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The Official Site of the Montréal Canadiens

Going The Distance

by Staff Writer / Montréal Canadiens
MONTRÉAL -- After a punishing 82 game season, and an even more punishing two months of playoff action, the Canucks and Bruins get set to battle it out in the 16th Game 7 in Stanley Cup finals history.

Thirty teams before them know just what it feels like to have an entire season boil down to a single game. For Vancouver, Wednesday night will mark the chance to find success where the 1993-94 edition of the Canucks fell short against the Rangers, winning the club its first Stanley Cup. For the Bruins, after being pushed to the limit against both the Canadiens and the Lightning, it marks their chance to become the first team ever to win three Game 7s in a single playoff run.

While the Bruins may have momentum on their side thanks to Monday night’s win in Boston, the Canucks can look forward to having history on their side as 12 of the last 15 home teams to host a Game 7 final went on to win the cup. Look for Vancouver to cash in on their league-best season by trying to follow in the footsteps of the New Jersey Devils who took the Cup in seven games in 2003 by closing out a series in which the home team won every game played.

Closer to home, the Canadiens have definitely dealt with their share of heart-pounding Game 7s, going the distance in 1954, 1955, 1965 and 1971. Montreal teams coached by Dick Irving in 1954 and by Toe Blake in 1955, came up short against the Detroit Red Wings in their first two trips to the end of the line, with their 1954 clash representing the last time the seventh game of a final series stretched into overtime. The Red Wings and the Canadiens stand above the pack as the two teams to have played in the most Stanley Cup final Game 7s, with Detroit appearing in 46,7% of them and the Habs in 26,7%.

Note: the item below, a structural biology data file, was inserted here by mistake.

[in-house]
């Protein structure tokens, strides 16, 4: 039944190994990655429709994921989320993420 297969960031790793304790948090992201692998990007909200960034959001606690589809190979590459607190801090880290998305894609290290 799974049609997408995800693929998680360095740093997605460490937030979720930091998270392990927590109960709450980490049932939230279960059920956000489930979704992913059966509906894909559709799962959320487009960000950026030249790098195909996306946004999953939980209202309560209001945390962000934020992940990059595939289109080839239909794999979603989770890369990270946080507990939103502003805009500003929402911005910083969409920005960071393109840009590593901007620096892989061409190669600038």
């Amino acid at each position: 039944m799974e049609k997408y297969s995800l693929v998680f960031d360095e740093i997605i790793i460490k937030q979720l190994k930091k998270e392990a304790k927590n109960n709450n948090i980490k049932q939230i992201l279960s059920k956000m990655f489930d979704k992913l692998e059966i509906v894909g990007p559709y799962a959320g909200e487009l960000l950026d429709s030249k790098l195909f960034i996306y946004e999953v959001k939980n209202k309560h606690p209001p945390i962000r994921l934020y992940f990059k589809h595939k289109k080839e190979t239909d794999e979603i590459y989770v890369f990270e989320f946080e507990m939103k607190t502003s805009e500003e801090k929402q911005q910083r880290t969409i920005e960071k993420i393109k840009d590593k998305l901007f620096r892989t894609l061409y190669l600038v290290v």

Luckily, the Hockey Gods would have a kinder fate in store for the Canadiens the next time they found themselves in similar circumstances. In 1965, the Blackhawks marched into the Forum ready to carry Lord Stanley’s Cup back to the U.S., but Toe Blake and his crew had other ideas. The Habs exploded out of the gate scoring four first-period goals while Gump Worsley posted a shutout to lock in the win. The Blackhawks and the Canadiens would meet again for an ultimate Game 7 in 1971, this time in Chicago. While the venue may have changed, the results did not, as the Habs hoisted the Cup on enemy ice after downing the Blackhawks 3-2.

Including Wednesday night’s game at Rogers Arena, six of the 16 ultimate Game 7s that have been played in NHL history have taken place over the last 10 years.

Justin Fragapane is a writer for

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